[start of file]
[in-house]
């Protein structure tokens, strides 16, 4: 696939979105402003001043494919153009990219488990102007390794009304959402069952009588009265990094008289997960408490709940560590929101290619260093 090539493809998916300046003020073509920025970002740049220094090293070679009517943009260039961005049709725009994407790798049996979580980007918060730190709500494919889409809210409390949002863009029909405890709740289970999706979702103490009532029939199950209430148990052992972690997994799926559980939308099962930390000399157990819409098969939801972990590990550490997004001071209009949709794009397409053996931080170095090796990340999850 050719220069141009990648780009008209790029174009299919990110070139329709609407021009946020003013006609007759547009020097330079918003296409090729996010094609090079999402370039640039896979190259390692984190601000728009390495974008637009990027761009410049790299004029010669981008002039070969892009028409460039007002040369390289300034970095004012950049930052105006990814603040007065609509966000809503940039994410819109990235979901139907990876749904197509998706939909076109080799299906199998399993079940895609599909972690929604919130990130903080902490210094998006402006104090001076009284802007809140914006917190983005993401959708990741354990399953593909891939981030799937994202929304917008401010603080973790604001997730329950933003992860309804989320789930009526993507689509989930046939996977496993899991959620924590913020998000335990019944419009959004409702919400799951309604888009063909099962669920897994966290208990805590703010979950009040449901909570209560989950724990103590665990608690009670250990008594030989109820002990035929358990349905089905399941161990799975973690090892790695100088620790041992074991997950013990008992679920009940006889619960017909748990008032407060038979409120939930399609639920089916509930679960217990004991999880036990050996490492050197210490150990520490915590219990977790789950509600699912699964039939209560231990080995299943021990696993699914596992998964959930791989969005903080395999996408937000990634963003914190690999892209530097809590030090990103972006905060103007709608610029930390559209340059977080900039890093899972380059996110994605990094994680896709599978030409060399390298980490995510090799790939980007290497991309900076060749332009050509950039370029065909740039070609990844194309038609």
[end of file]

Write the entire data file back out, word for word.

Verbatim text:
[in-house]
């Protein structure tokens, strides 16, 4: 696939979105402003001043494919153009990219488990102007390794009304959402069952009588009265990094008289997960408490709940560590929101290619260093 090539493809998916300046003020073509920025970002740049220094090293070679009517943009260039961005049709725009994407790798049996979580980007918060730190709500494919889409809210409390949002863009029909405890709740289970999706979702103490009532029939199950209430148990052992972690997994799926559980939308099962930390000399157990819409098969939801972990590990550490997004001071209009949709794009397409053996931080170095090796990340999850 050719220069141009990648780009008209790029174009299919990110070139329709609407021009946020003013006609007759547009020097330079918003296409090729996010094609090079999402370039640039896979190259390692984190601000728009390495974008637009990027761009410049790299004029010669981008002039070969892009028409460039007002040369390289300034970095004012950049930052105006990814603040007065609509966000809503940039994410819109990235979901139907990876749904197509998706939909076109080799299906199998399993079940895609599909972690929604919130990130903080902490210094998006402006104090001076009284802007809140914006917190983005993401959708990741354990399953593909891939981030799937994202929304917008401010603080973790604001997730329950933003992860309804989320789930009526993507689509989930046939996977496993899991959620924590913020998000335990019944419009959004409702919400799951309604888009063909099962669920897994966290208990805590703010979950009040449901909570209560989950724990103590665990608690009670250990008594030989109820002990035929358990349905089905399941161990799975973690090892790695100088620790041992074991997950013990008992679920009940006889619960017909748990008032407060038979409120939930399609639920089916509930679960217990004991999880036990050996490492050197210490150990520490915590219990977790789950509600699912699964039939209560231990080995299943021990696993699914596992998964959930791989969005903080395999996408937000990634963003914190690999892209530097809590030090990103972006905060103007709608610029930390559209340059977080900039890093899972380059996110994605990094994680896709599978030409060399390298980490995510090799790939980007290497991309900076060749332009050509950039370029065909740039070609990844194309038609």